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October 27, 2020 | Rome, Italy

Alda

By | 2018-03-21T18:48:58+01:00 April 15th, 2012|Area 51|
I hated the scheme but I understood its maddening adult logic.
I

n recent years, good parenting has become the star of its own show. It inspires books, stories, anecdotes, admonishments and sweeping e-lore. Children are the sum of adult worth, the only icons adults can worship skepticism-free. That children should be seen and not heard, a nanny-driven 19th-century dictum intended to enforce a literal generation gap seems now like so much fascism. Parents are no longer merely the makers of their progeny, but a class of relentlessly participatory beings who constantly leap backward into the painful act of growing up, hoping to make it less painful and taxing by belonging more closely to a process that isn’t theirs. They fret relentlessly over the emotional wellbeing of their children seemingly unaware that too much meddling can subvert self-reliance. Fear of aging has made 40 not so much the new 30 but often the new 17, with social networking permitting parents to mimic the know-it-all righteousness of adolescence. Hard knocks are seen as meanness. Medication is used to pretend away potholes. Fretful elders unwittingly regress toward puberty. Emotionalism is the first response of choice.

All of which brings me to Alda, the mean-spirited Italo-Canadian banshee who cooked for the family that lived next door. Alda stirs up some of my least pleasant but most vivid and enduring childhood memories. She and her tiny mustache stand out decades later. So do her object lessons.

There’s the famous milk episode (famous to me, that is). As a child I loathed milk. I still do. One day after school, parked at my friend Tony’s house while waiting for my parents to come home, Alda served us each a glass of milk. The act of pouring, like all of Alda’s acts, came with a scowl, as if children, even Tony, were a kind of weed she should work to root out if not poison. This at least was how I saw it.

Tony drank his milk and ran into the living room to play with his bevy of ruined little toy cars. I loved ruined little cars and was eager to join him. In my path was the milk.

I had a variety of milk strategies. The most obvious was fondling the glass until others finished theirs and running off with them when they left the table, leaving my own glass full. But Alda was wise to this. She stood by the kitchen door.

Another strategy was to intentionally spill the milk, which Alda checkmated by saying, “Do not spill the milk because there is more milk.”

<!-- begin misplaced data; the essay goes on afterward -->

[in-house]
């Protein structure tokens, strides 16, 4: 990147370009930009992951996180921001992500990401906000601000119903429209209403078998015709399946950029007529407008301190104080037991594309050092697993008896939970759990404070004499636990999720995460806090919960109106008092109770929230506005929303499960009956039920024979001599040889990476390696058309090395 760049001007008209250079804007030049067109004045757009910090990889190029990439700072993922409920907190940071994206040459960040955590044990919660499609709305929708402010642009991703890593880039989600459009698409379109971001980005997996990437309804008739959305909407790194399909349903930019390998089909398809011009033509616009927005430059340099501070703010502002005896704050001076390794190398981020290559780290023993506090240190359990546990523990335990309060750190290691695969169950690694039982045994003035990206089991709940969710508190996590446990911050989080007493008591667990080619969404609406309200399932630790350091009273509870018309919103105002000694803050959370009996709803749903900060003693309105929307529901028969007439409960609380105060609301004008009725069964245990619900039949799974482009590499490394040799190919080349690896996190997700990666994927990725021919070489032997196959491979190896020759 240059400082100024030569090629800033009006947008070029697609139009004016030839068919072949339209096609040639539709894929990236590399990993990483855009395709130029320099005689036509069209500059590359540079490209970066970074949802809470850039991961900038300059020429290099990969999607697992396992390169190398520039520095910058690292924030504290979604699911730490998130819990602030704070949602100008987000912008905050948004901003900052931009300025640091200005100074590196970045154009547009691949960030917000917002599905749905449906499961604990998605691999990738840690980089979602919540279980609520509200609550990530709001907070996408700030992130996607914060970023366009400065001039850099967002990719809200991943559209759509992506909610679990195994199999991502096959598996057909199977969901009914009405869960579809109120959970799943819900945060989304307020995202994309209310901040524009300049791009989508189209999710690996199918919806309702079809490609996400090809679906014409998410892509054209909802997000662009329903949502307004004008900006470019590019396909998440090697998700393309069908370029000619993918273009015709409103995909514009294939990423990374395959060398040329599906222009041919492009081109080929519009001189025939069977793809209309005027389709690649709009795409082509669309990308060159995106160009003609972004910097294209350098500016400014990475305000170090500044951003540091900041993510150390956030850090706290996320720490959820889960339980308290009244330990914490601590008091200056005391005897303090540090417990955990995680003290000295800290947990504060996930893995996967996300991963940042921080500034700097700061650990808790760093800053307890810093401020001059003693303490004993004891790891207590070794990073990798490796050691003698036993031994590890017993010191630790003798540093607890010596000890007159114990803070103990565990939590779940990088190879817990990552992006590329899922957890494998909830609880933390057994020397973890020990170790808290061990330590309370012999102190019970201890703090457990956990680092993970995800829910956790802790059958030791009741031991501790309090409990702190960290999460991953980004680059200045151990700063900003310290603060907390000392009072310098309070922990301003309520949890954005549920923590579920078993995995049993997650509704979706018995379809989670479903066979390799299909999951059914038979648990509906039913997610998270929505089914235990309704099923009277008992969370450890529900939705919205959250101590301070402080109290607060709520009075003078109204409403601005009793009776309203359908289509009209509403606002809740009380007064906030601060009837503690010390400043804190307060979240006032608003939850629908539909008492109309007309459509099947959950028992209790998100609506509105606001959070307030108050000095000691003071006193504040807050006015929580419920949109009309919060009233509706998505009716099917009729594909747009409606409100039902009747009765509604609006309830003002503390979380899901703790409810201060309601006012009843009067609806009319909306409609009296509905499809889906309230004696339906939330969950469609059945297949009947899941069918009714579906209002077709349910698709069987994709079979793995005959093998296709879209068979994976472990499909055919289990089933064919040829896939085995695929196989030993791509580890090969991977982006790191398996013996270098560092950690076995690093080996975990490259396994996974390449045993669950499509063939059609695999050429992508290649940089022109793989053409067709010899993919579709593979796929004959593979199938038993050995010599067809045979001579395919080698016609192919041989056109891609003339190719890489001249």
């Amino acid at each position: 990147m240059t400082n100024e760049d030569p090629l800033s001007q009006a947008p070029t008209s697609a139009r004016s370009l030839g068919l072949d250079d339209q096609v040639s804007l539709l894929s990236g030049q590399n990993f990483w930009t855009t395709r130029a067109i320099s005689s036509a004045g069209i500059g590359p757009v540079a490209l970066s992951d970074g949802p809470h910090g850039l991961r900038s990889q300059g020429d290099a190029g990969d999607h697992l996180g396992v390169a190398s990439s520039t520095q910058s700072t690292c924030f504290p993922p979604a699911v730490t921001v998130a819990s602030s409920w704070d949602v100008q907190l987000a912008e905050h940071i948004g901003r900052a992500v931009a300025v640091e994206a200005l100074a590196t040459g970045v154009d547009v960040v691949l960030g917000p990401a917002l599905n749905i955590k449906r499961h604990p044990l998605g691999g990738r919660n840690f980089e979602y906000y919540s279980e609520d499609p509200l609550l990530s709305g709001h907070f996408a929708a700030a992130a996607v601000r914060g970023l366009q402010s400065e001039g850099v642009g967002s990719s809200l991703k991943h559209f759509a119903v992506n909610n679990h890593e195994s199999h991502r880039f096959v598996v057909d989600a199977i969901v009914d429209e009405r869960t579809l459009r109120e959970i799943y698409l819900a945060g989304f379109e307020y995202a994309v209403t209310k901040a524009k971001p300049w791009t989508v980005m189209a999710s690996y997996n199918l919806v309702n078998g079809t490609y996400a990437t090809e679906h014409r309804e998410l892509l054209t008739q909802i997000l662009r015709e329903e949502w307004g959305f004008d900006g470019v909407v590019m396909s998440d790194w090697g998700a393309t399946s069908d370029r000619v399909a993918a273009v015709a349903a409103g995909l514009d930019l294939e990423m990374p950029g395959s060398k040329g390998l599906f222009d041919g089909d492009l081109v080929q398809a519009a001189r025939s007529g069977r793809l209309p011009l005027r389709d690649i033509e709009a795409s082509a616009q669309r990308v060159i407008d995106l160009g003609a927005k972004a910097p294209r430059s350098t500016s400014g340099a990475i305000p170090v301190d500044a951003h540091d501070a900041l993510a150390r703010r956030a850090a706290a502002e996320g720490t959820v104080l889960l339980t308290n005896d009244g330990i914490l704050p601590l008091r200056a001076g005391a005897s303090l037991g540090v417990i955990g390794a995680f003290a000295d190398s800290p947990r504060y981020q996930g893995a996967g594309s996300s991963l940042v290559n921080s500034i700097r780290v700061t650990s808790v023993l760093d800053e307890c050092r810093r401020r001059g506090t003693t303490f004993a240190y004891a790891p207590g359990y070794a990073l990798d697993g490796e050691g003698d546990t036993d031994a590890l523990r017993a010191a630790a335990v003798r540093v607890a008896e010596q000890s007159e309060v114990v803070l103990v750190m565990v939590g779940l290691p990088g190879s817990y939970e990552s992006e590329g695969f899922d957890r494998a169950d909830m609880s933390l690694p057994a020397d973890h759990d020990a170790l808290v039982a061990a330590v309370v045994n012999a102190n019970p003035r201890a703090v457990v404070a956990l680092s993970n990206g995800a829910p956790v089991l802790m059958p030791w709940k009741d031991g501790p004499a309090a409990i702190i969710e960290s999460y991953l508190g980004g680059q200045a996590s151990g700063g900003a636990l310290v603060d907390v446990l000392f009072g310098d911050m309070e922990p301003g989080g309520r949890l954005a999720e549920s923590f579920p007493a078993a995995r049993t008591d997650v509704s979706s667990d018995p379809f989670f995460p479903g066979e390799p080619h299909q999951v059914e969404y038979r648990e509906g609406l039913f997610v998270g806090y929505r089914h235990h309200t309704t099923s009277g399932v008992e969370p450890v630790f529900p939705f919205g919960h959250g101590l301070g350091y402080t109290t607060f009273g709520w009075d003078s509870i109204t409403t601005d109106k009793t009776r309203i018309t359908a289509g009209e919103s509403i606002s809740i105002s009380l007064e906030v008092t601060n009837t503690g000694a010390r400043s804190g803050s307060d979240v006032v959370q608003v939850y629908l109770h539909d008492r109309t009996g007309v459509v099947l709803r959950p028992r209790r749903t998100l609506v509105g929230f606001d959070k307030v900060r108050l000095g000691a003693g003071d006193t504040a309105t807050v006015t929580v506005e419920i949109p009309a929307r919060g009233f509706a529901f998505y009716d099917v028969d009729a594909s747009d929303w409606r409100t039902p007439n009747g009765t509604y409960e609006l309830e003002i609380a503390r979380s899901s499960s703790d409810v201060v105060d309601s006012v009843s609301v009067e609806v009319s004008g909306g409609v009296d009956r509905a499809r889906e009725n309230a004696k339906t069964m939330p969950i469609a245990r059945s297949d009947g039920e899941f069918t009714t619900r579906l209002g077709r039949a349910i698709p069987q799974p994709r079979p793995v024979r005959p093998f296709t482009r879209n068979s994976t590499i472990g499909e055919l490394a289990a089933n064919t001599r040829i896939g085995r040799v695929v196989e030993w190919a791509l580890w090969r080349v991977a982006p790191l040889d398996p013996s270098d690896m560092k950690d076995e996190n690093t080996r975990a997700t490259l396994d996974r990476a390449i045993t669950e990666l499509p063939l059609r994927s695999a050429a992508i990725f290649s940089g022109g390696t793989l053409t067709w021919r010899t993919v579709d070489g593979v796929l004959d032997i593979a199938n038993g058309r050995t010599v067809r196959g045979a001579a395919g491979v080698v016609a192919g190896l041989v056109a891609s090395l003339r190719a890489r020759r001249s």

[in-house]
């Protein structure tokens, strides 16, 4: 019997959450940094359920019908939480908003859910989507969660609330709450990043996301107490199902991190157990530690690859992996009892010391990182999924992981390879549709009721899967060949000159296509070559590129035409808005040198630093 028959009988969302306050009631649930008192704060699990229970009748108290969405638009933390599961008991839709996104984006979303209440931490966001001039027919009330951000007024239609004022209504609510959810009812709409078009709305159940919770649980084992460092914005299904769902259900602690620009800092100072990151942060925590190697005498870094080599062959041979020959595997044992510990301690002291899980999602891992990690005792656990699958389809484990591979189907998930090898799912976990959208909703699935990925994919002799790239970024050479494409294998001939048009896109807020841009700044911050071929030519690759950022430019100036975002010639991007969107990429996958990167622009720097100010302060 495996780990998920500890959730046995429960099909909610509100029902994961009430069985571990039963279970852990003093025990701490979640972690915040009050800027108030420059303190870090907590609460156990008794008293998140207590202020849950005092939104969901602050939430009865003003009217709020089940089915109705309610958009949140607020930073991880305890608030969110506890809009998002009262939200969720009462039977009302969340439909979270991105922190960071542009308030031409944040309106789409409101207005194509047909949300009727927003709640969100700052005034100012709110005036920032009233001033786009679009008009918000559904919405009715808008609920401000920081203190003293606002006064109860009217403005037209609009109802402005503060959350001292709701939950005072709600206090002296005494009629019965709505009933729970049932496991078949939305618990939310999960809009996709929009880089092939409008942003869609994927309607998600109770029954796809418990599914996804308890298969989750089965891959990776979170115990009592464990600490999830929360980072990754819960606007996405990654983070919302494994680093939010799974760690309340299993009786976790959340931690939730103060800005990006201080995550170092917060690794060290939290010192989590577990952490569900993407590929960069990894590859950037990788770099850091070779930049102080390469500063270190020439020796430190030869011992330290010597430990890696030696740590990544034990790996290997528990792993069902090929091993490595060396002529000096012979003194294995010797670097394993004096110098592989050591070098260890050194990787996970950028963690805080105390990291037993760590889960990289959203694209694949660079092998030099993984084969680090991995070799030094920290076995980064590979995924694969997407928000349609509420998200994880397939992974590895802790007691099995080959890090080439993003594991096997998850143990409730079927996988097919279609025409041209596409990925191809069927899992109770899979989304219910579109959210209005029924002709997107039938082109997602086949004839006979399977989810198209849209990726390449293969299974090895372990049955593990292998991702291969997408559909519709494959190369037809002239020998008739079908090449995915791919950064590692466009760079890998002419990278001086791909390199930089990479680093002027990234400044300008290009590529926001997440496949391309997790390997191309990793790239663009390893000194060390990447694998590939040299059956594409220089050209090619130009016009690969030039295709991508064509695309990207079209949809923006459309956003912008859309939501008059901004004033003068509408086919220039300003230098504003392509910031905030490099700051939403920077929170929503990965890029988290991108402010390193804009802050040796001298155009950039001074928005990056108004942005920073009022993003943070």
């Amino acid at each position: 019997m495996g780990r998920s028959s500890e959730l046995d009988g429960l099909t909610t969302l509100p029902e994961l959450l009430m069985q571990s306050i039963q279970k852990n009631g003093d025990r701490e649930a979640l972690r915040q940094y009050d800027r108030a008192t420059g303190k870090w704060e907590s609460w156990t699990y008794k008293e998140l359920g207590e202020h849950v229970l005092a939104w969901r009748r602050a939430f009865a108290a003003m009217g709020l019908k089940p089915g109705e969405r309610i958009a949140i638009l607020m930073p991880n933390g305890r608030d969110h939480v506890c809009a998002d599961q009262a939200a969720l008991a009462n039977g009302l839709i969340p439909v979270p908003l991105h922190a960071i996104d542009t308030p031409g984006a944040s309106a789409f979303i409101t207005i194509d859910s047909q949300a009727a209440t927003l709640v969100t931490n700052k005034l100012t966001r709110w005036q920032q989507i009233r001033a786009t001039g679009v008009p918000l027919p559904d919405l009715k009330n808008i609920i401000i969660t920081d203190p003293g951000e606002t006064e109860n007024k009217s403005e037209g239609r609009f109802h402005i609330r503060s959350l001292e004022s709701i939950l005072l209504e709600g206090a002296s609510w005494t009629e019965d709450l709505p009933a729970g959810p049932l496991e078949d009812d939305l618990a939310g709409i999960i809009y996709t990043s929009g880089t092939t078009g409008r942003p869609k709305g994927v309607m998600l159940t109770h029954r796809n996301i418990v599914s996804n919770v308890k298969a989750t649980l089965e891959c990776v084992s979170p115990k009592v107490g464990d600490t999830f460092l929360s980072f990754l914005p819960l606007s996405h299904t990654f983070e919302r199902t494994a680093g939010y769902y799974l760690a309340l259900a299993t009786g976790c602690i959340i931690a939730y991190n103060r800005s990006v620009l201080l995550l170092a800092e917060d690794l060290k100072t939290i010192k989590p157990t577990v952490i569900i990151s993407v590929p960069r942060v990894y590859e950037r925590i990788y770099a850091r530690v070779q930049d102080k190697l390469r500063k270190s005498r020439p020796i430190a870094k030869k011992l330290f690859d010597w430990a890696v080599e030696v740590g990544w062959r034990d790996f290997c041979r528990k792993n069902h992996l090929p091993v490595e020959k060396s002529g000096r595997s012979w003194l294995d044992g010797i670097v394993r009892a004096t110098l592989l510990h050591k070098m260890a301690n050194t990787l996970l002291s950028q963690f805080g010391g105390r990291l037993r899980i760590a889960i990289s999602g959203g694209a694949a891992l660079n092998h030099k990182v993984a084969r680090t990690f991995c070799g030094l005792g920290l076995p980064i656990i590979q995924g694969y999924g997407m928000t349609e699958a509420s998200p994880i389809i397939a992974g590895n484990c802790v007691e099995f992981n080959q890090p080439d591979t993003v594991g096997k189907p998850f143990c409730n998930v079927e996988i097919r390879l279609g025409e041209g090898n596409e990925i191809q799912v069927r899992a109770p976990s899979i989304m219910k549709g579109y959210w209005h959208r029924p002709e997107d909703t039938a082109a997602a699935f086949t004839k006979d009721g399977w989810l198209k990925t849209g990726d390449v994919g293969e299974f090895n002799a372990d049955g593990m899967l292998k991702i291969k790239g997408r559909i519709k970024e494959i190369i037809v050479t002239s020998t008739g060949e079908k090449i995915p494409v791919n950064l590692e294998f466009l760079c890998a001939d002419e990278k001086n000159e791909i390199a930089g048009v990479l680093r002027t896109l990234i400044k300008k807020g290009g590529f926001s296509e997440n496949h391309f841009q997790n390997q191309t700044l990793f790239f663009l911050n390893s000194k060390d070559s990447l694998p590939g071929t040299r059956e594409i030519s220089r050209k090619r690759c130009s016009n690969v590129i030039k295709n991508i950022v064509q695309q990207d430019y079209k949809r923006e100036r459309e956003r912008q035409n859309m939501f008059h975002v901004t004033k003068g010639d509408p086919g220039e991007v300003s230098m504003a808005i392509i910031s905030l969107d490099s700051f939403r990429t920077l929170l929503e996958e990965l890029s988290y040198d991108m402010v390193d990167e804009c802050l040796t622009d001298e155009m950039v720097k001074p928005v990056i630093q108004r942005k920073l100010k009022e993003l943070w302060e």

I finally capitulated and told Alda that I didn’t like milk.

“Drink,” said Alda.

By this time Tony was making honking noises while zooming around the living room with the ruined little cars.

I again told Alda I didn’t like milk, this time saying it made me sick.

“Drink,” said Alda.

There I sat, frozen at the table, my tall glass of milk staring at me dumbly, Alda refusing to budge. I decided it was time for tears, which I’d archived at around age five (I was now eight). I began with a whimper, which I modulated deftly into a sob.

“I… can’t… drink… milk…”

Tony paused, laughed, and returned to his cavorting.

Alda said: “You drink, you play; you do not drink, you sit, you cry, you sit more.”

I stopped sobbing, since there’s only so long you can sob to no effect.

Dissembling didn’t work with Alda. She was a cook on a singleminded mission. Her rural logic was simple: If Tony drank, so should I. If boys weren’t forced to yield to authority, they’d always be boys, doing as they wished, indulging their clever side, finding ways to trivialize the rule of law.

To me, drinking the milk was just another aspect of my repressive day, which included school, after which the bevy of ruined cars and other delights could enter the picture. Much as I disliked the maddening scheme, I understood its carrot-and-stick adult logic. I could later seek to overturn these rules, when I lorded over the universe, but for now I was very much a prisoner of Alda’s world.

Alda in turn never bullied or tried to advertise the merits of milk. She wasn’t cooing or cloying or harsh or sweet. Or maternal. She merely hovered, her mustache twitching, looking immoveable.

“Drink your milk,” Alda repeated again on cue.

And this time I drank my milk.

I scowled and gurgled, doing all in my whining power to make clear the immensity of my sacrifice. The milk tasted predictably horrible. But I didn’t die. In fact, I was proud of my resistance, however brief. Alda vanished. Compliance, I reasoned, could sometimes be a higher form of shrewdness, albeit disguised.

Then, finally, came the ruined cars.

About the Author:

Christopher P. Winner
Christopher P. Winner is a veteran American journalist and essayist who was born in Paris and has lived in Europe for more than 30 years.

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